This is a transcript of top stories presented by China's CCTV Business Channel as produced by CNBC Asia Pacific. Hello to our viewers all over China.
You're watching “Asia Market Daily”, co-produced by CCTV Business Channel and CNBC, first in business worldwide.
I am Saijal Patel and here are the top stories across Asia today.
It was a dismal Wednesday for stocks in the region after a sell-off overnight on the Wall Street and concerns over the health of European banks weighed.
Investors switched out of equities into safe havens such as gold - sending its prices to near record highs.
In Japan the benchmark Nikkei 225 closed down by 2.2 percent.
Japanese stocks were the worst hit as the Yen rose toward a fresh 15-year high against the dollar, dragging down the exporters.
The yen also climbed to a two-week high versus the euro on concerns about Europe's bank stress tests.
Separately data showed the Japan's current-account surplus widened more than economists expected, as export gains outpaced imports, suggesting that companies are so far withstanding the impact of the nation's appreciating currency.
In South Korea, the KOSPI finished lower by half a percent.
Banking stocks led the retreat. Samsung shares also lost ground, after the company says it expects a glut in D-Ram chips - used in computers - in the 4th quarter of this year.
In Australia, the S&P ASX 200 hit fresh 3-day lows ending the day down by 0.8 percent - with miners the big losers.
Victory for the Labor Party in Australia means there will be no escape from the mining tax for the big miners. But while the tax is still in development — the Greens and a key independent are putting pressure on the government to revisit a higher tax rate.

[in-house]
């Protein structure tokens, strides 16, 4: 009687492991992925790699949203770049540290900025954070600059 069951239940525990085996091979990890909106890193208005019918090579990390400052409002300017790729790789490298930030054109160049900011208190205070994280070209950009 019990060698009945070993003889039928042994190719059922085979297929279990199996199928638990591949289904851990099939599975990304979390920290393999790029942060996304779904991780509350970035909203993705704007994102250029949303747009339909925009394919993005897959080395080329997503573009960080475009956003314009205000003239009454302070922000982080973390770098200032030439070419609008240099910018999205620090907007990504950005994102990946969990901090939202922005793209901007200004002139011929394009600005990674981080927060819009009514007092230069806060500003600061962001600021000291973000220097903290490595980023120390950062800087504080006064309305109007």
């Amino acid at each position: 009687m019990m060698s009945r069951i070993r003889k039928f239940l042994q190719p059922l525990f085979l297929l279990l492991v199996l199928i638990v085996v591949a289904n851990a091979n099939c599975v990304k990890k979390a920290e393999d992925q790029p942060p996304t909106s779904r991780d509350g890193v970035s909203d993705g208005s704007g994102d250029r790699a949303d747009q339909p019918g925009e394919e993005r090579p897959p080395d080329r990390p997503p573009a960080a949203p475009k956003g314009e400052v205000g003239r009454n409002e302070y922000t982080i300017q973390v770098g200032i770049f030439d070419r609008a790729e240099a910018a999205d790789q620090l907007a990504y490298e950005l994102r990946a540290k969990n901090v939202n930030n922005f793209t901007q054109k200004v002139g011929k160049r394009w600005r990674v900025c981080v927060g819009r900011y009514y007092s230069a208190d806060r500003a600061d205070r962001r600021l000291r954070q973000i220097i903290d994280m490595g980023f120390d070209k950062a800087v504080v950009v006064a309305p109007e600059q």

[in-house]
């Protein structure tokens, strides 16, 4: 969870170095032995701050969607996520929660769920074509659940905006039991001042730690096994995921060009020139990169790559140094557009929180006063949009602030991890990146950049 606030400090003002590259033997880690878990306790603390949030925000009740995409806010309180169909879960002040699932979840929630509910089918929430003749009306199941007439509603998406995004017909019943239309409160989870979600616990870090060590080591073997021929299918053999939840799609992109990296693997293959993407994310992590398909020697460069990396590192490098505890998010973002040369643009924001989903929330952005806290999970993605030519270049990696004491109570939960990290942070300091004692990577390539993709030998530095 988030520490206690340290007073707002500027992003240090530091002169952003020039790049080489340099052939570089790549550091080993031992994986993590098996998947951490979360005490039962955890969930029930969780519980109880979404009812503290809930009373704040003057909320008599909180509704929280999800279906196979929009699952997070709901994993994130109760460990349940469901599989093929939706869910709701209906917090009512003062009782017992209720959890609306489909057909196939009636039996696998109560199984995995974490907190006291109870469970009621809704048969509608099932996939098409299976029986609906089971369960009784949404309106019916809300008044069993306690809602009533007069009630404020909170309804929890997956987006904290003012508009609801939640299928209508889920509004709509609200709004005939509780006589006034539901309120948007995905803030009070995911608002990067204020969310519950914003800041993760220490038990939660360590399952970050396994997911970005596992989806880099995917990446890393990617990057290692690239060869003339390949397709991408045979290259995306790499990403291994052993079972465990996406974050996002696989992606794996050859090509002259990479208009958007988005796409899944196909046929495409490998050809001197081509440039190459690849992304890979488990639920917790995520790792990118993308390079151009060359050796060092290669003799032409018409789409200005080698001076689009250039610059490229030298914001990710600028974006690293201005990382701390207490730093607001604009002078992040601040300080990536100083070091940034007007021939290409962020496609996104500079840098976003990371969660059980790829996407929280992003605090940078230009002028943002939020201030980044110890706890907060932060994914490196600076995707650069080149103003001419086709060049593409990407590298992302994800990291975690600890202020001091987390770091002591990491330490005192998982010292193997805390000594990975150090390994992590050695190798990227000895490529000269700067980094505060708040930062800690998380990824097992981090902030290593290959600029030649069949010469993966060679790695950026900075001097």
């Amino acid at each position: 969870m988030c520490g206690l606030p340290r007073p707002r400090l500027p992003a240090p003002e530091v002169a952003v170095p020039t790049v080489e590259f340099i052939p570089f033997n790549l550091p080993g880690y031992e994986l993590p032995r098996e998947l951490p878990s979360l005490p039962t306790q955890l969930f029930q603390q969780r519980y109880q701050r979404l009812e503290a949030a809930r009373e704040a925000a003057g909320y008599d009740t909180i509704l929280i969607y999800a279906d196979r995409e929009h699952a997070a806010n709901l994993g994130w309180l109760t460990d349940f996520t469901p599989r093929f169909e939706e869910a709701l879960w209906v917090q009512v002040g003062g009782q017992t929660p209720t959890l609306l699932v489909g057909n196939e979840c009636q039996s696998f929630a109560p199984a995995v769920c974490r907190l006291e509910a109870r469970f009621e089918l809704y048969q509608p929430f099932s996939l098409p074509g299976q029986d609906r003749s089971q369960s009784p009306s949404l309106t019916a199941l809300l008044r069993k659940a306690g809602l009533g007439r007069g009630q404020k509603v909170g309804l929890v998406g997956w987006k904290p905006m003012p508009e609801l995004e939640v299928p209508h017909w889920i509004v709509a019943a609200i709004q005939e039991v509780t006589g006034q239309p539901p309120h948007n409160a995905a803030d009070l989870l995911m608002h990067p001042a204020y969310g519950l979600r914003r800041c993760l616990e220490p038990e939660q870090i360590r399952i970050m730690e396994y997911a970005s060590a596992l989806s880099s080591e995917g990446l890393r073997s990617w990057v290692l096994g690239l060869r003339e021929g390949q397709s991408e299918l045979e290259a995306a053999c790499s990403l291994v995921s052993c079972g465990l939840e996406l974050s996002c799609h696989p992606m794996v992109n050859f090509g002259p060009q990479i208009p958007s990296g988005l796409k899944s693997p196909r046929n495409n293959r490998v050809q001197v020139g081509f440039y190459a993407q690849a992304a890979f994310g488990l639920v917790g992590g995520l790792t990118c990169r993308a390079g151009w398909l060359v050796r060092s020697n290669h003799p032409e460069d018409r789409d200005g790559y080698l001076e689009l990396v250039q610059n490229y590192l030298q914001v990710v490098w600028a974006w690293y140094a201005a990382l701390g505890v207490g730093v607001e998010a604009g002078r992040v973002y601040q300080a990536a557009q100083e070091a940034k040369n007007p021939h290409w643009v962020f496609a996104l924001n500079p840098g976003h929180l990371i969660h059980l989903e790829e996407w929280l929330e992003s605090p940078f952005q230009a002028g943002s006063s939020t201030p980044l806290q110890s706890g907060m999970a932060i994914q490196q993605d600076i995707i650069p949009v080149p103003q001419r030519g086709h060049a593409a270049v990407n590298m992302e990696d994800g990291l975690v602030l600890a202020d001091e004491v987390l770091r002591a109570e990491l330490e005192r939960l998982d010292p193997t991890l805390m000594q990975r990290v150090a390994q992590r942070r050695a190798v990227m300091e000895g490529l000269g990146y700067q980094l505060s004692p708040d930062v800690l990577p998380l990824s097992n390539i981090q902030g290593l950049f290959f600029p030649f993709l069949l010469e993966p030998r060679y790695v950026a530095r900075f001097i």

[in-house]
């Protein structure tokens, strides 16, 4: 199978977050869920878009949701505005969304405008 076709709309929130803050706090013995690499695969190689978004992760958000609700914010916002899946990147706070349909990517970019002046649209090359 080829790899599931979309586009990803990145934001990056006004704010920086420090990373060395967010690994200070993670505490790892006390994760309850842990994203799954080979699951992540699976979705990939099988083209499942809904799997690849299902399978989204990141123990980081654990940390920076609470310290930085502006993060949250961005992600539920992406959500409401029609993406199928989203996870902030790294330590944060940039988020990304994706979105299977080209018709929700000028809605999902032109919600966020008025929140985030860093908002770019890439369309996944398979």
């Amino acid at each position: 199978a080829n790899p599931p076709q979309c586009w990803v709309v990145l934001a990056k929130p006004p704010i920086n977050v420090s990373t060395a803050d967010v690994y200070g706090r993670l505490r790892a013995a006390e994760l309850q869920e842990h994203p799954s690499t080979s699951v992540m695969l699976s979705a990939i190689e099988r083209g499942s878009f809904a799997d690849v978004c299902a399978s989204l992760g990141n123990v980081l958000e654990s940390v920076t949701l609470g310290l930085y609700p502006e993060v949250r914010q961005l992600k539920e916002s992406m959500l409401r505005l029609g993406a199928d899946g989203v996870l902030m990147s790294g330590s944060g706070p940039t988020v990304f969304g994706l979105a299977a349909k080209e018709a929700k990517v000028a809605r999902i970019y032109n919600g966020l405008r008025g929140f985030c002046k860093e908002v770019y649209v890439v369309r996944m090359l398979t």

Treasurer Wayne Swan said earlier the government would be seeking support from all independents for the tax as it currently stand Swan
(SOT) Wayne Swan, Australian Treasurer:
“The MRRT is critical to funding our investments in superannuation, regional infrastructure and corporate tax. So the independents will want to be informed about the final design of the tax, and we will be seeking their support for the final design of the tax.”
(SOT) Jonathan Reoch, Senior Portfolio Manager, AMP Capital Investors:
“I think from the markets perspective the policy platforms are open to change. The mining tax obviously it's something that has been discussed in some detail, that will still go through, but a lot of the other platforms, broadband policy, potential tax reforms, all this are up for discussion and that will add to the mood of uncertainty.”
European lenders took a hit overnight on fresh concerns about the quality of banks' sovereign debt exposure.
That's after a Wall Street Journal report highlighted the weakness of July's stress tests saying they allowed European lenders to understate their holdings of potentially risky sovereign debt.
That fueled fears banks may not be as well capitalized as initially believed.
(SOT) James Shugg, Senior Economist, Westpac Bank:
“It's not just Wall Street Journal that's putting out these stories about the tests not being rigorous enough, the banks themselves have actually said, they were surprised at how they were allowed to understate some of their holdings of the bonds of European governments."